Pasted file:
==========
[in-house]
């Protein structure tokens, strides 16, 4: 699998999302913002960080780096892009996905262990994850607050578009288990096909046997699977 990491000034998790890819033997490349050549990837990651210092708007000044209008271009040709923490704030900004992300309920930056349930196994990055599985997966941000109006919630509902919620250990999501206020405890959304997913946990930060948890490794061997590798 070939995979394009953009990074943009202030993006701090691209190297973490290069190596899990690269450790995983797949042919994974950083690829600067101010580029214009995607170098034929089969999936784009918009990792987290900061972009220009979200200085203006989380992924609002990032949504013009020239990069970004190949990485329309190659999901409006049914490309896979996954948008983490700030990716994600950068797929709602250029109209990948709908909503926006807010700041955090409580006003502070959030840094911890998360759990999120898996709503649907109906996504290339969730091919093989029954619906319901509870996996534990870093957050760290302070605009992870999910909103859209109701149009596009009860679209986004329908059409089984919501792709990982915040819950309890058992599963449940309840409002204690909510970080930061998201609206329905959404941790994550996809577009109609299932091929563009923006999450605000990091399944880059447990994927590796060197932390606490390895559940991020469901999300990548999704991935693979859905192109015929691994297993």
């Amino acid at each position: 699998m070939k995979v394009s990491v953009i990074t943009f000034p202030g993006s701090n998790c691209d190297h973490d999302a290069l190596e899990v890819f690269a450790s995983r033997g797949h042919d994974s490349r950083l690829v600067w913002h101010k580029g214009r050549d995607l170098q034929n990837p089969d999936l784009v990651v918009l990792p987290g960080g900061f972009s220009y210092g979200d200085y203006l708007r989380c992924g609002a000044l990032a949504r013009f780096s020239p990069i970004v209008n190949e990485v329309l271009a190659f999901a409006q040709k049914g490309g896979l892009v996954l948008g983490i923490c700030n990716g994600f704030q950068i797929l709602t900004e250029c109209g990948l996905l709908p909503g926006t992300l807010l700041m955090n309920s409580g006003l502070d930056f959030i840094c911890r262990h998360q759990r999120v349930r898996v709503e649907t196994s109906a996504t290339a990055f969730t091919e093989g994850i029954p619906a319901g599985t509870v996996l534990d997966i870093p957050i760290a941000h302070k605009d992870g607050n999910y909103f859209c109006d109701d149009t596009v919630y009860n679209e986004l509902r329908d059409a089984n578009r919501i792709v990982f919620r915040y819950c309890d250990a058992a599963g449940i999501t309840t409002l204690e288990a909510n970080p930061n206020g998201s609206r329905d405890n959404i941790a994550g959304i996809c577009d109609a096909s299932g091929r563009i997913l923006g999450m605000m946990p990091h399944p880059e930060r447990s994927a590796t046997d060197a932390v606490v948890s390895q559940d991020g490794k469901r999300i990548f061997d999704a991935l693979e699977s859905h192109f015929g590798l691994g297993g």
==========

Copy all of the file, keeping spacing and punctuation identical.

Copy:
[in-house]
């Protein structure tokens, strides 16, 4: 699998999302913002960080780096892009996905262990994850607050578009288990096909046997699977 990491000034998790890819033997490349050549990837990651210092708007000044209008271009040709923490704030900004992300309920930056349930196994990055599985997966941000109006919630509902919620250990999501206020405890959304997913946990930060948890490794061997590798 070939995979394009953009990074943009202030993006701090691209190297973490290069190596899990690269450790995983797949042919994974950083690829600067101010580029214009995607170098034929089969999936784009918009990792987290900061972009220009979200200085203006989380992924609002990032949504013009020239990069970004190949990485329309190659999901409006049914490309896979996954948008983490700030990716994600950068797929709602250029109209990948709908909503926006807010700041955090409580006003502070959030840094911890998360759990999120898996709503649907109906996504290339969730091919093989029954619906319901509870996996534990870093957050760290302070605009992870999910909103859209109701149009596009009860679209986004329908059409089984919501792709990982915040819950309890058992599963449940309840409002204690909510970080930061998201609206329905959404941790994550996809577009109609299932091929563009923006999450605000990091399944880059447990994927590796060197932390606490390895559940991020469901999300990548999704991935693979859905192109015929691994297993």
């Amino acid at each position: 699998m070939k995979v394009s990491v953009i990074t943009f000034p202030g993006s701090n998790c691209d190297h973490d999302a290069l190596e899990v890819f690269a450790s995983r033997g797949h042919d994974s490349r950083l690829v600067w913002h101010k580029g214009r050549d995607l170098q034929n990837p089969d999936l784009v990651v918009l990792p987290g960080g900061f972009s220009y210092g979200d200085y203006l708007r989380c992924g609002a000044l990032a949504r013009f780096s020239p990069i970004v209008n190949e990485v329309l271009a190659f999901a409006q040709k049914g490309g896979l892009v996954l948008g983490i923490c700030n990716g994600f704030q950068i797929l709602t900004e250029c109209g990948l996905l709908p909503g926006t992300l807010l700041m955090n309920s409580g006003l502070d930056f959030i840094c911890r262990h998360q759990r999120v349930r898996v709503e649907t196994s109906a996504t290339a990055f969730t091919e093989g994850i029954p619906a319901g599985t509870v996996l534990d997966i870093p957050i760290a941000h302070k605009d992870g607050n999910y909103f859209c109006d109701d149009t596009v919630y009860n679209e986004l509902r329908d059409a089984n578009r919501i792709v990982f919620r915040y819950c309890d250990a058992a599963g449940i999501t309840t409002l204690e288990a909510n970080p930061n206020g998201s609206r329905d405890n959404i941790a994550g959304i996809c577009d109609a096909s299932g091929r563009i997913l923006g999450m605000m946990p990091h399944p880059e930060r447990s994927a590796t046997d060197a932390v606490v948890s390895q559940d991020g490794k469901r999300i990548f061997d999704a991935l693979e699977s859905h192109f015929g590798l691994g297993g």